University of Florida and the failed coup in Turkey


Date posted: July 27, 2016

On July 15 in Istanbul, Turkey, soldiers closed the two bridges across the Bosphorus, the first indication that elements of the army were planning to remove the government of President Recip Tayyip Erdogan. In Ankara, the national capital, other soldiers took control of television stations and shelled the parliament building. President Erdogan had to use social media to rally his supporters. But by morning it was all over with Erdogan in full control.

A short-lived effort at regime change in a faraway country can’t affect us, but the government response has an impact on our campus and many others.

Academics are forbidden to leave the country, and any currently abroad are required to return. The day before the coup, 25 faculty from Gazi University in Ankara arrived in Gainesville, several with their families, to begin an intensive program in the UF English Language Institute. They have been informed that administrators at their university have “resigned,” and they await an order to return home immediately. A friend at a university in Virginia reported a Turkish colleague on a one year exchange has been ordered back to Turkey “to be investigated.”

Turkey’s Ministry of National Education has summarily dismissed thousands of educators, from research professors to primary school teachers, from their jobs. Since UF has long welcomed large numbers of Turkish students, UF alumni are certainly among them. If they are found to have ties to the Gulen movement, they will never be able to teach in Turkey again and unable to take posts abroad.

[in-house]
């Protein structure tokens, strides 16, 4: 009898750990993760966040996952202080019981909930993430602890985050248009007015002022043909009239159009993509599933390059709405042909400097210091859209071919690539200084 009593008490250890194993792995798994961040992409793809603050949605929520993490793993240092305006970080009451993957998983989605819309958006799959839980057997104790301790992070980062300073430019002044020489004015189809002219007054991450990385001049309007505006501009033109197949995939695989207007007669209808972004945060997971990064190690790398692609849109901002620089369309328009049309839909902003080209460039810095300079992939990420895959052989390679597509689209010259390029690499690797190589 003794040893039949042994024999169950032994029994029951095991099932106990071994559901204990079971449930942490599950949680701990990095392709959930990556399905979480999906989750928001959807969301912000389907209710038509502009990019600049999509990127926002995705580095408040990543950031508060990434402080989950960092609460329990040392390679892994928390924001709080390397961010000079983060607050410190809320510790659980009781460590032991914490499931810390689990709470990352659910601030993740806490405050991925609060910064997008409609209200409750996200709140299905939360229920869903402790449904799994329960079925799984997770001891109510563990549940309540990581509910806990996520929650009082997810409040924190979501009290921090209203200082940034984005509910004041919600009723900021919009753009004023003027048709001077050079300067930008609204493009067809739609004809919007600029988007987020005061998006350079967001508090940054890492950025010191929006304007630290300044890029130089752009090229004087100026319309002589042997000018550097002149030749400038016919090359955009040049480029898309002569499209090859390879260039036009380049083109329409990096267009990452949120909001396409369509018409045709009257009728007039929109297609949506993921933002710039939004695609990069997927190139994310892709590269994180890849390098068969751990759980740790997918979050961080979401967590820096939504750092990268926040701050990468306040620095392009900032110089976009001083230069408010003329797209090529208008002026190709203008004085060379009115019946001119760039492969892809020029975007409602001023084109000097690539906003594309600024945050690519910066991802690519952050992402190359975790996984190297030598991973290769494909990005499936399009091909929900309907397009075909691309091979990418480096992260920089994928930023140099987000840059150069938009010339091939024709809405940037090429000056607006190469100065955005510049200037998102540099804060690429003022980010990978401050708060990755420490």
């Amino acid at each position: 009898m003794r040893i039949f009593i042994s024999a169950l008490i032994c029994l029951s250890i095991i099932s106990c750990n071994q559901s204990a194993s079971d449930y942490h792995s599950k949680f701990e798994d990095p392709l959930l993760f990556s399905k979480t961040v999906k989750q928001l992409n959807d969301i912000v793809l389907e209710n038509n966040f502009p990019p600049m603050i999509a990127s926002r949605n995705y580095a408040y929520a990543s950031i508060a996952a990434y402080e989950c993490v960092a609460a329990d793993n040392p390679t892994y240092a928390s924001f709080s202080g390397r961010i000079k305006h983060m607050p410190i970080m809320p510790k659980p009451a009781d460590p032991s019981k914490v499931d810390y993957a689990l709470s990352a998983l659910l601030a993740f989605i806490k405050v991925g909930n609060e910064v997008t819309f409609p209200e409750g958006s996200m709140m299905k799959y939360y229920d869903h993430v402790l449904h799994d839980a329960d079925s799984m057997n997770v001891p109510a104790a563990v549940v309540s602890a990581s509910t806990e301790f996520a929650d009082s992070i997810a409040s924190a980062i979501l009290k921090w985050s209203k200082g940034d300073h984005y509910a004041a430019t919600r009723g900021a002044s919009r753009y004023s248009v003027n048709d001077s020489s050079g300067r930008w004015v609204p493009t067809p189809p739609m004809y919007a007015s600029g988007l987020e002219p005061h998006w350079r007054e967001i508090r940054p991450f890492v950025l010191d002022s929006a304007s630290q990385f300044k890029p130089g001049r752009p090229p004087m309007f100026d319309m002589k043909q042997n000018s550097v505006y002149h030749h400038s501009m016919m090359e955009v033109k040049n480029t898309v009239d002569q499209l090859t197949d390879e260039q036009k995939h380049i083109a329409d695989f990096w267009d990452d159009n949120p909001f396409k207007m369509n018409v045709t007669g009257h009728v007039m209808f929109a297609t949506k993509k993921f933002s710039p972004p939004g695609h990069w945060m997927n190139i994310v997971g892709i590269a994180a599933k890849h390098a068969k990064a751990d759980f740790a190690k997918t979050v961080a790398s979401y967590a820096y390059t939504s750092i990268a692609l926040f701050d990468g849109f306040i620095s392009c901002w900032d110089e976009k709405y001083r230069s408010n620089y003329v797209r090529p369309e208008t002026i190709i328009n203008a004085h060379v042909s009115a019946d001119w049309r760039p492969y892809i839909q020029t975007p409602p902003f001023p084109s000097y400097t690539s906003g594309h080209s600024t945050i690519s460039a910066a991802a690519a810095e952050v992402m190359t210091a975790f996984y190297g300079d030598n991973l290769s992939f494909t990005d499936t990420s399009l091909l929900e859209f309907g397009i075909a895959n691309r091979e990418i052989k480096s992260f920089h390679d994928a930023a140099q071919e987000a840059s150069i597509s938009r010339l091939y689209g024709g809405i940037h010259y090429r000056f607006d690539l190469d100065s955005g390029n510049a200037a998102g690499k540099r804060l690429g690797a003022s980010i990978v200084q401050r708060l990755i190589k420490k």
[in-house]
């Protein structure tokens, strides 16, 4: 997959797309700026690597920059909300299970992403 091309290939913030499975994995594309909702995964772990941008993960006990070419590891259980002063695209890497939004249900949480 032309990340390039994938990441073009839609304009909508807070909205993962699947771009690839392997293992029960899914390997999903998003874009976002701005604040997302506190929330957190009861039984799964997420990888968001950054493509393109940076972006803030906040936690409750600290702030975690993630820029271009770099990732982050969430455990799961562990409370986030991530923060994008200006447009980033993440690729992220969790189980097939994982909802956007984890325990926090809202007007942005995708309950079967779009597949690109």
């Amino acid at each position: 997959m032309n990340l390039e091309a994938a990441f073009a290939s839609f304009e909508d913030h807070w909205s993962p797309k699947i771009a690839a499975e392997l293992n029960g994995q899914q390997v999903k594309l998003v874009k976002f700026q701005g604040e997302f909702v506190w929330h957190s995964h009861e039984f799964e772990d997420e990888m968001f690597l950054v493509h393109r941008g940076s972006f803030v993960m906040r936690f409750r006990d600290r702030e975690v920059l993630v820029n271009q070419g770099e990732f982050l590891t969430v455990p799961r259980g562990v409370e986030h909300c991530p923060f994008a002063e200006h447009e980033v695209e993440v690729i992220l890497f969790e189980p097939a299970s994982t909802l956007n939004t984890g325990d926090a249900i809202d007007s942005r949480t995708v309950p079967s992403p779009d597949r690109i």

Erdogan has taken the excuse of a failed coup to launch a full-scale purge of suspected members of the Gulen movement from the military, the judiciary and education. Although Gulenists were his staunch allies in his rise to power, he broke with them and now wants to eliminate their influence altogether.

Who are the Gulenists? A movement grown around Fethullah Gulen, a Muslim religious scholar, that spread within Turkey and around the world. Its members everywhere promote interfaith dialogue and understanding, operating a network of charities and secular schools, encouraging good relations with Israel and opposing hardline groups like the Muslim Brotherhood and Hamas, as well as all violence in the name of religion. To President Erdogan, its continued existence makes it “a state within a state,” and a rival to his own government and the Islamist party he heads.

In the 1930s, American universities stood up for scholars who were excluded from academic positions because of race, religion or political opinions and sponsored many of them who came to this country. The current situation may or may not be as dire, but every institution of higher learning ought to do everything possible to assist former students, classmates and colleagues who are caught in this government crackdown. Will UF lead the way?


Richard K. MacMaster is a retired UF professor of history.

Source: Alligator , July 25, 2016


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